The app-based startup VuPad is designed to ease the trouble of buying furniture by utilizing the latest in augmented reality technology.
Currently in its alpha version, VuPad lets you visualize pieces of furniture in real scale in the environment around you. Holding your iPad in front of them and viewing their room through its camera, the users can choose what object they want to visualize, compare the size with a marker such as a dollar bill, then drop and re-position the object anywhere in the room and see what it would realistically look like.
A room with virtually added furniture (Photo courtesy Masaki Nakada)
VuPad was founded by computer science PhD students Konstantinos Sideris and Masaki Nakada. Sideris is from Greece and has always been in the field of computer science, while Nakada is from Japan and has a background in physics. They met each other while both working at the UCLA Computer Graphics and Vision Laboratory. In April, they participated in one of the 48-hour hackathons organized by UCLA and came up with a prototype with a group of fellow coders. While the others in the group were too busy to get more involved in the project, Sideris and Nakada decided to give it a try and turn the idea into a marketable product.
According to Sideris, there have been similar apps but their usability needs to be improved. "They're not intuitive enough" said Sideris. Though he said that "with a single camera, you can't realistically expect to just point at something and see an object in accurate proportions", VuPad aims to let users view an augmented version of a room through as few steps as possible. "I want to build a product that my mother can use" said Sideris. "If she can use it, then I'll know that anyone can".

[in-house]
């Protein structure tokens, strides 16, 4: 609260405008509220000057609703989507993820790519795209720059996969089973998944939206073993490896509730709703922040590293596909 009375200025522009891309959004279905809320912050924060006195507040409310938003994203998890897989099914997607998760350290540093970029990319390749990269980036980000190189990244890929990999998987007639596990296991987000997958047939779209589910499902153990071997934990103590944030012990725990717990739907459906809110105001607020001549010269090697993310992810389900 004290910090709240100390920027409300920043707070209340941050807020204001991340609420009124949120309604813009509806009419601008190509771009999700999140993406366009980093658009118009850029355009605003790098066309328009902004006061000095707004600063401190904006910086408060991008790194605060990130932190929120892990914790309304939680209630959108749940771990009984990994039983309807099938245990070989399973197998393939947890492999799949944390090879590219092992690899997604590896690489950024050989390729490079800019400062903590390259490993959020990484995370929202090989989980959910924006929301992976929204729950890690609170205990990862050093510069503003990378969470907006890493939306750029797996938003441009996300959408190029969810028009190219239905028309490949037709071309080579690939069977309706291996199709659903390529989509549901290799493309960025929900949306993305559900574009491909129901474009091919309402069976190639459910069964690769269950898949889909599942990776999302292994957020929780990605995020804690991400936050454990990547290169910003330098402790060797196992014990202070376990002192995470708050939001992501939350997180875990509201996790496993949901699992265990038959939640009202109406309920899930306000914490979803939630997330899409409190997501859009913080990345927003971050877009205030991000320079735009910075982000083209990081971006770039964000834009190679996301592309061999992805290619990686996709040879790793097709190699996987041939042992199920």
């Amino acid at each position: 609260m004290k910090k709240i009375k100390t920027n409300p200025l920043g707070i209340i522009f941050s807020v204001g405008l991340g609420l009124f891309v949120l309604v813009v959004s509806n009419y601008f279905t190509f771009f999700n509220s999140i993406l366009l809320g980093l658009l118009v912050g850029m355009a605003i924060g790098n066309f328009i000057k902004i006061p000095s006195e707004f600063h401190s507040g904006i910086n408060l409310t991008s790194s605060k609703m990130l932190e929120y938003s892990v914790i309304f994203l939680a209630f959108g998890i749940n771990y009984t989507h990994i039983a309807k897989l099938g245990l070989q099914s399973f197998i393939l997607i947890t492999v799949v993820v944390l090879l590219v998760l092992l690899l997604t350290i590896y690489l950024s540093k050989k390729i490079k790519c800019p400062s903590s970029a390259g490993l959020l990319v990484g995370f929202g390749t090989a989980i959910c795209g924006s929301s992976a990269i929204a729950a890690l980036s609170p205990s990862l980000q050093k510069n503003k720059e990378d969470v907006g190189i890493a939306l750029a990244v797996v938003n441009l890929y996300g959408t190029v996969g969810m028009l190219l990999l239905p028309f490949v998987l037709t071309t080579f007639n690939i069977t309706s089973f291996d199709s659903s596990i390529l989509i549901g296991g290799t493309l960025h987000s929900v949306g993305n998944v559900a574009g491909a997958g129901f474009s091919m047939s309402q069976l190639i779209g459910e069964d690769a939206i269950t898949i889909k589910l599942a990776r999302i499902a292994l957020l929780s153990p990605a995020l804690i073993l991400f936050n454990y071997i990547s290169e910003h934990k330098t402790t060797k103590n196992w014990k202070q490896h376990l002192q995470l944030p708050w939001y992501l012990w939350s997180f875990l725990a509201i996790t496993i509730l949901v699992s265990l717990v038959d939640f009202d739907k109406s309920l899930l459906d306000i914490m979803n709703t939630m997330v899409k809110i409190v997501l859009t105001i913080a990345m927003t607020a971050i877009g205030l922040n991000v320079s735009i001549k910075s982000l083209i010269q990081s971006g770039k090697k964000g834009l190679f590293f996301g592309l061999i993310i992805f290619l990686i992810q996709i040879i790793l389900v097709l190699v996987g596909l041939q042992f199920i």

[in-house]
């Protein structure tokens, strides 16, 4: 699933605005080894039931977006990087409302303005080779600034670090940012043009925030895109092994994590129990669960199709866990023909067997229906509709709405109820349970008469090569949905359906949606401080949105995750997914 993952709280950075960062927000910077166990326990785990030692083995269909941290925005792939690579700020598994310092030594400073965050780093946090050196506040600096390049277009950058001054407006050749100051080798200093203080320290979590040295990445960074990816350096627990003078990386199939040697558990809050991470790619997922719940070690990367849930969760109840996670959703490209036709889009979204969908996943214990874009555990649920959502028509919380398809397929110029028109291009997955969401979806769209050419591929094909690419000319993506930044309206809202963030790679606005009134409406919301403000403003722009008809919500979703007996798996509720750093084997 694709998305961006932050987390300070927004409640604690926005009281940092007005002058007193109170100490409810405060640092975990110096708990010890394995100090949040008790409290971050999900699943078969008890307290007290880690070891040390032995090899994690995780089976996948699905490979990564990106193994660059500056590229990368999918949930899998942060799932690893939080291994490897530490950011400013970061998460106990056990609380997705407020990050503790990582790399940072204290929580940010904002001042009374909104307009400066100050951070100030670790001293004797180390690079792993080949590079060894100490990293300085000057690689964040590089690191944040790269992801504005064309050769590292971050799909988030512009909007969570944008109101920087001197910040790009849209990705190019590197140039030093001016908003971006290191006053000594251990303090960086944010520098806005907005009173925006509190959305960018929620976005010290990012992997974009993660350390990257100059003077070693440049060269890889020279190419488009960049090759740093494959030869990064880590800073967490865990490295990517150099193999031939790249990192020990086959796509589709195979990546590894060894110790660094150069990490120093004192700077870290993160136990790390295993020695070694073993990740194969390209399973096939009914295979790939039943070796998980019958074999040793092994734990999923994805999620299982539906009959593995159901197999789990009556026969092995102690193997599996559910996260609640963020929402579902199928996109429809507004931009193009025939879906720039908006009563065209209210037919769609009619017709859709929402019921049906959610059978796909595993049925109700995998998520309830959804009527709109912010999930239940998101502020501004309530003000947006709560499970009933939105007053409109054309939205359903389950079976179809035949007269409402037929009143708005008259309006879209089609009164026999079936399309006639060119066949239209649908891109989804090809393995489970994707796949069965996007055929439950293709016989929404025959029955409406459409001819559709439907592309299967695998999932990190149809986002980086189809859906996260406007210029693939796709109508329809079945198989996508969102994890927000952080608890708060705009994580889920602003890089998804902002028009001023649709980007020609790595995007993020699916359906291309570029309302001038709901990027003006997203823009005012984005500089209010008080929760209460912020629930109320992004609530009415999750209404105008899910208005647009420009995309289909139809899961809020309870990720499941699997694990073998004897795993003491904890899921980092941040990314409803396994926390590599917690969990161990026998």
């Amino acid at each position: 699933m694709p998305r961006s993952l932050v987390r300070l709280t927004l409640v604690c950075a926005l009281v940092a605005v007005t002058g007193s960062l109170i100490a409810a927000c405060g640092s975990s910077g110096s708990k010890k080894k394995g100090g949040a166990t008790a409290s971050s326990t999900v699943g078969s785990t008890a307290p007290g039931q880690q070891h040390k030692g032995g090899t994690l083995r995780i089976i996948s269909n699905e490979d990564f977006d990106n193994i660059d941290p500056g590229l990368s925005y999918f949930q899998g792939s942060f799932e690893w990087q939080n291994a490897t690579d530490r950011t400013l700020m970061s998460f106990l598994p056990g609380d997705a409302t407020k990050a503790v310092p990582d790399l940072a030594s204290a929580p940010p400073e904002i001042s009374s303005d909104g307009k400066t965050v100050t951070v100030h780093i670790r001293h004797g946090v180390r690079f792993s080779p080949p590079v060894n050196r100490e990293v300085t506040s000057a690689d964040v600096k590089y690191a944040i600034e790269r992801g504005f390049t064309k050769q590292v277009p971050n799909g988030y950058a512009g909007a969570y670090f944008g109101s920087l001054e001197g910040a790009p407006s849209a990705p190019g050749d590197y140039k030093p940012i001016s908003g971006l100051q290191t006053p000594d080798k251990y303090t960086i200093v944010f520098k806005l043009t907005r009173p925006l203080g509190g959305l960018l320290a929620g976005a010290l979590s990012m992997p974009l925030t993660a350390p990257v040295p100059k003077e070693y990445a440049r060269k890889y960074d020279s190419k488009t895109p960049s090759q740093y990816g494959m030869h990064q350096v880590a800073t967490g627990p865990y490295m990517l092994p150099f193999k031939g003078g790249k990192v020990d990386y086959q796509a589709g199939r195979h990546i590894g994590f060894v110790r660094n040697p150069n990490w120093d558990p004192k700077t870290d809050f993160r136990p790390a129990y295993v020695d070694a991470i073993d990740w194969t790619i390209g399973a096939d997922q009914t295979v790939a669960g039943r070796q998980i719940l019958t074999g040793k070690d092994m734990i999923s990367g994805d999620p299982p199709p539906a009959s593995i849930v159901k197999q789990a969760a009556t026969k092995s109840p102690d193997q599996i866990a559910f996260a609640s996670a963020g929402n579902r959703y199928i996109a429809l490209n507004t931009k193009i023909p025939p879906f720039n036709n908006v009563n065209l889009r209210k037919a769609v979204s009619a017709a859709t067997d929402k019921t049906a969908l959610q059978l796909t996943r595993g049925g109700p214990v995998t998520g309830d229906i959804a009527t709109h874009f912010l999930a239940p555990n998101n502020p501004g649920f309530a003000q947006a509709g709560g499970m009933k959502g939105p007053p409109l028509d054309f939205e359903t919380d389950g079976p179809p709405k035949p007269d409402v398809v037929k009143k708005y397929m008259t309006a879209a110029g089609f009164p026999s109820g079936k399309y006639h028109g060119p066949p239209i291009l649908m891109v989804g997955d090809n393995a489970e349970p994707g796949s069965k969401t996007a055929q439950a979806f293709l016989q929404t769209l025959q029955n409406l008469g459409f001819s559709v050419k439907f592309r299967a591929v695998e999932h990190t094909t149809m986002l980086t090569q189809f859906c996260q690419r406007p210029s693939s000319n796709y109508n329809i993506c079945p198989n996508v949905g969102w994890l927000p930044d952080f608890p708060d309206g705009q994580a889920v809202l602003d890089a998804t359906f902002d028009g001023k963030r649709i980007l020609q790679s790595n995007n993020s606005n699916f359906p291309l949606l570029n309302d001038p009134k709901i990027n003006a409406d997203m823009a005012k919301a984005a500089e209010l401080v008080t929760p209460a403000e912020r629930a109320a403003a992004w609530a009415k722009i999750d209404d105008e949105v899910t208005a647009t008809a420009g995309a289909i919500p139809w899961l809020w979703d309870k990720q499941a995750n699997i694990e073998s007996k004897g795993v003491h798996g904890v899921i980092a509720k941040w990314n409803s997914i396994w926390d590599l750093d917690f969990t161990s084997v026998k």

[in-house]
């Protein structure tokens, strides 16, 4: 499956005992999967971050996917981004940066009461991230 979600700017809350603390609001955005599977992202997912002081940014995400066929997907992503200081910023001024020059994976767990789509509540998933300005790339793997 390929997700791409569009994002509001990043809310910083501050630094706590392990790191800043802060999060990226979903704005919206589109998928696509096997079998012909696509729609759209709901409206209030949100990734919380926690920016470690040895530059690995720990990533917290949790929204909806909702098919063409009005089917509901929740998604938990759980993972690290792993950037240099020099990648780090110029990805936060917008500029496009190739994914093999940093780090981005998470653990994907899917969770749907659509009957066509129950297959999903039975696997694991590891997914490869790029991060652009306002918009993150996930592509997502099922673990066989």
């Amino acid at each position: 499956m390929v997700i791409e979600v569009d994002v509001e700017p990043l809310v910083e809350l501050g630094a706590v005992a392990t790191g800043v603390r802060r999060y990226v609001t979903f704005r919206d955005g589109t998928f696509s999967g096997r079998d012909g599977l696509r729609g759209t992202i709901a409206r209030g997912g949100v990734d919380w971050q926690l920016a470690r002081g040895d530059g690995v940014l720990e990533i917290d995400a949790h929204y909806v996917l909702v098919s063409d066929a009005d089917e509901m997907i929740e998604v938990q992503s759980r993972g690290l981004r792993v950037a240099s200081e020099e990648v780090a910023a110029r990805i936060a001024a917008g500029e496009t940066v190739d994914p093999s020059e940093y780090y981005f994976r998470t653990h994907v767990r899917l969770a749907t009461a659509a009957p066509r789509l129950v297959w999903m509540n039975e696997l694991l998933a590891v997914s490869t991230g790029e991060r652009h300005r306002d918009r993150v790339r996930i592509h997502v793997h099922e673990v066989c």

Given the co-founders' background, Sideris believes that the challenge for them is not in the technology itself, it's getting people to use it. "We can build it the product, but the hard part is marketing" he said. The team is hoping to form partnerships with furniture retailers and offer the product to their customers through them.
The VuPad team Masaki Nakada and Kostantinos Sideris (Photo Courtesy Masaki Nakada)
Though Sideris is enjoying his PhD. program, he is also quite enthusiastic about the creative freedom of the startup world. "In the research world, it takes years before an idea is peer reviewed and accepted by the community" he said. When you make a product, you can simply apply your idea and judge its worth by whether people adopt it or not. "I'm not showing you what the future will be like in 10 years" said Sideris. "This is the future and it's here now".
VuPad is currently in pre-release and will soon debut an early access beta.
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